Sally Jewell, former U.S. secretary of the interior, examines a patch of cheat grass on the side of Hull’s Gulch Trail in the Boise Foothills on Tuesday May 19, 2015. Jewell was in Boise to announce a collaborative strategies plan that would help local, state and federal firefighting agencies better deal with intense wildfires.
Sally Jewell, former U.S. secretary of the interior, examines a patch of cheat grass on the side of Hull’s Gulch Trail in the Boise Foothills on Tuesday May 19, 2015. Jewell was in Boise to announce a collaborative strategies plan that would help local, state and federal firefighting agencies better deal with intense wildfires. Darin Oswald Idaho Statesman file
Sally Jewell, former U.S. secretary of the interior, examines a patch of cheat grass on the side of Hull’s Gulch Trail in the Boise Foothills on Tuesday May 19, 2015. Jewell was in Boise to announce a collaborative strategies plan that would help local, state and federal firefighting agencies better deal with intense wildfires. Darin Oswald Idaho Statesman file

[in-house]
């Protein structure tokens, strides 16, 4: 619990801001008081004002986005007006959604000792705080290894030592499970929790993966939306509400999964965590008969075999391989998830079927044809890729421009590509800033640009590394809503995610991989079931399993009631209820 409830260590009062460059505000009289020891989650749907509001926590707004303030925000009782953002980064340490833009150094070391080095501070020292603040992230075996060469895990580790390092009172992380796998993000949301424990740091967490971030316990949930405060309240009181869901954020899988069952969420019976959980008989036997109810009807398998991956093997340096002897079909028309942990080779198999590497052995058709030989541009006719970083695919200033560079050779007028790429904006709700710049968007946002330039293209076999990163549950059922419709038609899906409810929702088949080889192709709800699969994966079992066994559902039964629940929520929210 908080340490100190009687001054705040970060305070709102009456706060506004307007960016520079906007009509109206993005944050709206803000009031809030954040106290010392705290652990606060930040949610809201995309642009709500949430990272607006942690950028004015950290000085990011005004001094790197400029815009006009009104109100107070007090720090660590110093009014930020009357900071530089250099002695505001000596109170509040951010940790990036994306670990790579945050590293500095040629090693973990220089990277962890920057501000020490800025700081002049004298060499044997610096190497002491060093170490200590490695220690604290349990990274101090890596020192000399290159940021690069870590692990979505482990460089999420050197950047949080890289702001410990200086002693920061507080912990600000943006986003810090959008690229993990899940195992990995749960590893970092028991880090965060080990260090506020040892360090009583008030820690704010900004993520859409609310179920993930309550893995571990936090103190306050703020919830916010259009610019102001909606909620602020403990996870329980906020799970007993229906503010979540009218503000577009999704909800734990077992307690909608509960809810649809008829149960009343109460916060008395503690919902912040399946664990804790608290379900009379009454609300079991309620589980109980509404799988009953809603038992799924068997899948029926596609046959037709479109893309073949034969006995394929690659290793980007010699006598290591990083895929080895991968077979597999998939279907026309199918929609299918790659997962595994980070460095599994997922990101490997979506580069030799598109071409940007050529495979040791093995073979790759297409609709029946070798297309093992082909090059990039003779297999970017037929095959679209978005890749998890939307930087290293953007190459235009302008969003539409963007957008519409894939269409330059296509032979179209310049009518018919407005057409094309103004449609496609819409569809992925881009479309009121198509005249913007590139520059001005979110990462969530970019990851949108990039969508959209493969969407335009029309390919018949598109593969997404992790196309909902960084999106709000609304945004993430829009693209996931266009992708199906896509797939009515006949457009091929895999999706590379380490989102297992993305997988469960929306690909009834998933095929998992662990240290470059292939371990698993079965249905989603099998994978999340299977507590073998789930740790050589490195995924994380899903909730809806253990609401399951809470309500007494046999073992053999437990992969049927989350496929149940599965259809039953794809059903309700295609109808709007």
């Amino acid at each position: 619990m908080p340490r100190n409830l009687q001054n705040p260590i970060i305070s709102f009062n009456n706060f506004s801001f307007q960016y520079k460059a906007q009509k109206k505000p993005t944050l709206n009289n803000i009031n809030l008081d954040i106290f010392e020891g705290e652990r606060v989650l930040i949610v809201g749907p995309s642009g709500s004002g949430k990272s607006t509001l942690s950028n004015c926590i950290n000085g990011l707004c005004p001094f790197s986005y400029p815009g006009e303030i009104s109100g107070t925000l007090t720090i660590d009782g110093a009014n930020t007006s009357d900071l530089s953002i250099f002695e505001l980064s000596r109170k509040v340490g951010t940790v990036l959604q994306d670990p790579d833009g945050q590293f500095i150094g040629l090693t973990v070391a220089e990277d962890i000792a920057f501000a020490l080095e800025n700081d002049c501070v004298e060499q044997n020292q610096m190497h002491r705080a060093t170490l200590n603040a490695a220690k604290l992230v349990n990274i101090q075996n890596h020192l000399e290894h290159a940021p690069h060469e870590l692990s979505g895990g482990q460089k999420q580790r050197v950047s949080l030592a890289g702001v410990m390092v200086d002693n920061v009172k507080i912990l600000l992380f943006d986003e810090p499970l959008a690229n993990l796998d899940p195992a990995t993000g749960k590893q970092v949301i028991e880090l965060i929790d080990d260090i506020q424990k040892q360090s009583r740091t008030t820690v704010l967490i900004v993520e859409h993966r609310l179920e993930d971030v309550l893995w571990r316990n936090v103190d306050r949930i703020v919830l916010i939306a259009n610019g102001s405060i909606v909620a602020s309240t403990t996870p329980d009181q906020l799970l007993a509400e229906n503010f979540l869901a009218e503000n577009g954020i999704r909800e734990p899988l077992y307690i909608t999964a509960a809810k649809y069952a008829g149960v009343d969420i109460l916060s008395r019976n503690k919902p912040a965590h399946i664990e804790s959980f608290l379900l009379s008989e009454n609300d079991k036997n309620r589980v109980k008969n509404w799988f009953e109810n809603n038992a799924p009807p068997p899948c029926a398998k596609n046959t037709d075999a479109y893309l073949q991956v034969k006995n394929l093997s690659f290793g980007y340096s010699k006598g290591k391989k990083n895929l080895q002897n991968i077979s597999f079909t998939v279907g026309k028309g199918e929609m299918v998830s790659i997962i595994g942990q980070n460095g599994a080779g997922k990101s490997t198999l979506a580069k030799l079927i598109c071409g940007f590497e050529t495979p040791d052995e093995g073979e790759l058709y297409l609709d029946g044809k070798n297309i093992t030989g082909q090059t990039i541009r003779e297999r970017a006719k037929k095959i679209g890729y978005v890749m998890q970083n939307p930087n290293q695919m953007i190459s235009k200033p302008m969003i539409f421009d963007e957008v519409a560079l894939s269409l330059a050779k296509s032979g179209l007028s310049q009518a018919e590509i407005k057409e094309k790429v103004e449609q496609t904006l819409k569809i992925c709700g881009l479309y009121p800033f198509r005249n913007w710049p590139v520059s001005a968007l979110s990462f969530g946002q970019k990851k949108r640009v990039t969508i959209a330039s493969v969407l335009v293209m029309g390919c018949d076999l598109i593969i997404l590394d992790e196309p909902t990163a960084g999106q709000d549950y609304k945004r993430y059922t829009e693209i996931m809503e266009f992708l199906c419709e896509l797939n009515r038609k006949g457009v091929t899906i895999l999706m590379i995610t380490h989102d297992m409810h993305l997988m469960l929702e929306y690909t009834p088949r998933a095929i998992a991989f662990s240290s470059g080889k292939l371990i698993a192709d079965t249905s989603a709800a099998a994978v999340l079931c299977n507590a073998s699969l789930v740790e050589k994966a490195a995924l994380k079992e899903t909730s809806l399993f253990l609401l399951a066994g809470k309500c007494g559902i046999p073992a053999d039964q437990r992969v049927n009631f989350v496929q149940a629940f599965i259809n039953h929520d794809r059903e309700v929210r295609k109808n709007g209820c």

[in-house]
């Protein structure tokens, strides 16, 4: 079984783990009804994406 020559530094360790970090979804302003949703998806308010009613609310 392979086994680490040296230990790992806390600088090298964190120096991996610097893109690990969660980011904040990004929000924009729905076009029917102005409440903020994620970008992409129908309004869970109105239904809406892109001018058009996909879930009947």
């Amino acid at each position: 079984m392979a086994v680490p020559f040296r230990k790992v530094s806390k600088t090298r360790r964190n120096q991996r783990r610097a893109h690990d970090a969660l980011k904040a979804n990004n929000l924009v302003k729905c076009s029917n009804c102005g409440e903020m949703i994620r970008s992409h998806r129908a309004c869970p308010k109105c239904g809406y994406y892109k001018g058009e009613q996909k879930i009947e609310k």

The value — or threat — of cheat grass is a matter of debate in Idaho

June 21, 2017 04:14 PM

More Videos

  • The future of Idaho’s salmon remains as uncertain today as in the 1990s

    Rocky Barker, environmental reporter for The Idaho Statesman talks about his upcoming trip to follow endangered salmon from the Pacific to Idaho spawning streams.